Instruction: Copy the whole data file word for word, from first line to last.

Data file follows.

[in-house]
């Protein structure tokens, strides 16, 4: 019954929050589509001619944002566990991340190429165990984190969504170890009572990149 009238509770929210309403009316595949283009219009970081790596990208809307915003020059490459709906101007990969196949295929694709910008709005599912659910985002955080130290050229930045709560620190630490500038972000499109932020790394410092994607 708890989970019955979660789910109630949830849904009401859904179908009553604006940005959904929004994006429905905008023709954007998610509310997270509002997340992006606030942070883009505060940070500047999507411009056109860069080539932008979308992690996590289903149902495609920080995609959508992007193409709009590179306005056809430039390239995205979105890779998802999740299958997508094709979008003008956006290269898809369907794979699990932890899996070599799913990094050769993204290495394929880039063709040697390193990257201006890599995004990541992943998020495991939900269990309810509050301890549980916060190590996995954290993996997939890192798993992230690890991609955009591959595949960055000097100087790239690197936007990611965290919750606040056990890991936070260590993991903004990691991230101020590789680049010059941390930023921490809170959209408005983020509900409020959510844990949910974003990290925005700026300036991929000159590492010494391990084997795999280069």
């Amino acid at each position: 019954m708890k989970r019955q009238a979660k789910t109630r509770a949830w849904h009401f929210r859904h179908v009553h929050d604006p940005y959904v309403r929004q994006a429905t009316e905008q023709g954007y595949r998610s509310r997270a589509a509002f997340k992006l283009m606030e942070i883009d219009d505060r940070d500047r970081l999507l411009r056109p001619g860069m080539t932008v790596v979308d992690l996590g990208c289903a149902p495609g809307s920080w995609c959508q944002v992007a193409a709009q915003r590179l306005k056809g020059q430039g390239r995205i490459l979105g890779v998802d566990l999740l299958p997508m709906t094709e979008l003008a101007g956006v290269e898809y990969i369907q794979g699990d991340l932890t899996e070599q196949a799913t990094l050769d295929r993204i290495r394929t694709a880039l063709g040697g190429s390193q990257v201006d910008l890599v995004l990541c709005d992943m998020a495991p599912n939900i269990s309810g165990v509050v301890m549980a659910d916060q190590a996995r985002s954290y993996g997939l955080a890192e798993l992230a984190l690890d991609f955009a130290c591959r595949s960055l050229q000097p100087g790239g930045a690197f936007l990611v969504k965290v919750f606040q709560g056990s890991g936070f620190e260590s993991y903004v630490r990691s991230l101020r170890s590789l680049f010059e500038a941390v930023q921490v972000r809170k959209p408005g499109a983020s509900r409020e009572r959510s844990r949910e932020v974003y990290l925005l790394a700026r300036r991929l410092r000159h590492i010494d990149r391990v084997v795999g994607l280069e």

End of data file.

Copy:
[in-house]
């Protein structure tokens, strides 16, 4: 019954929050589509001619944002566990991340190429165990984190969504170890009572990149 009238509770929210309403009316595949283009219009970081790596990208809307915003020059490459709906101007990969196949295929694709910008709005599912659910985002955080130290050229930045709560620190630490500038972000499109932020790394410092994607 708890989970019955979660789910109630949830849904009401859904179908009553604006940005959904929004994006429905905008023709954007998610509310997270509002997340992006606030942070883009505060940070500047999507411009056109860069080539932008979308992690996590289903149902495609920080995609959508992007193409709009590179306005056809430039390239995205979105890779998802999740299958997508094709979008003008956006290269898809369907794979699990932890899996070599799913990094050769993204290495394929880039063709040697390193990257201006890599995004990541992943998020495991939900269990309810509050301890549980916060190590996995954290993996997939890192798993992230690890991609955009591959595949960055000097100087790239690197936007990611965290919750606040056990890991936070260590993991903004990691991230101020590789680049010059941390930023921490809170959209408005983020509900409020959510844990949910974003990290925005700026300036991929000159590492010494391990084997795999280069």
């Amino acid at each position: 019954m708890k989970r019955q009238a979660k789910t109630r509770a949830w849904h009401f929210r859904h179908v009553h929050d604006p940005y959904v309403r929004q994006a429905t009316e905008q023709g954007y595949r998610s509310r997270a589509a509002f997340k992006l283009m606030e942070i883009d219009d505060r940070d500047r970081l999507l411009r056109p001619g860069m080539t932008v790596v979308d992690l996590g990208c289903a149902p495609g809307s920080w995609c959508q944002v992007a193409a709009q915003r590179l306005k056809g020059q430039g390239r995205i490459l979105g890779v998802d566990l999740l299958p997508m709906t094709e979008l003008a101007g956006v290269e898809y990969i369907q794979g699990d991340l932890t899996e070599q196949a799913t990094l050769d295929r993204i290495r394929t694709a880039l063709g040697g190429s390193q990257v201006d910008l890599v995004l990541c709005d992943m998020a495991p599912n939900i269990s309810g165990v509050v301890m549980a659910d916060q190590a996995r985002s954290y993996g997939l955080a890192e798993l992230a984190l690890d991609f955009a130290c591959r595949s960055l050229q000097p100087g790239g930045a690197f936007l990611v969504k965290v919750f606040q709560g056990s890991g936070f620190e260590s993991y903004v630490r990691s991230l101020r170890s590789l680049f010059e500038a941390v930023q921490v972000r809170k959209p408005g499109a983020s509900r409020e009572r959510s844990r949910e932020v974003y990290l925005l790394a700026r300036r991929l410092r000159h590492i010494d990149r391990v084997v795999g994607l280069e």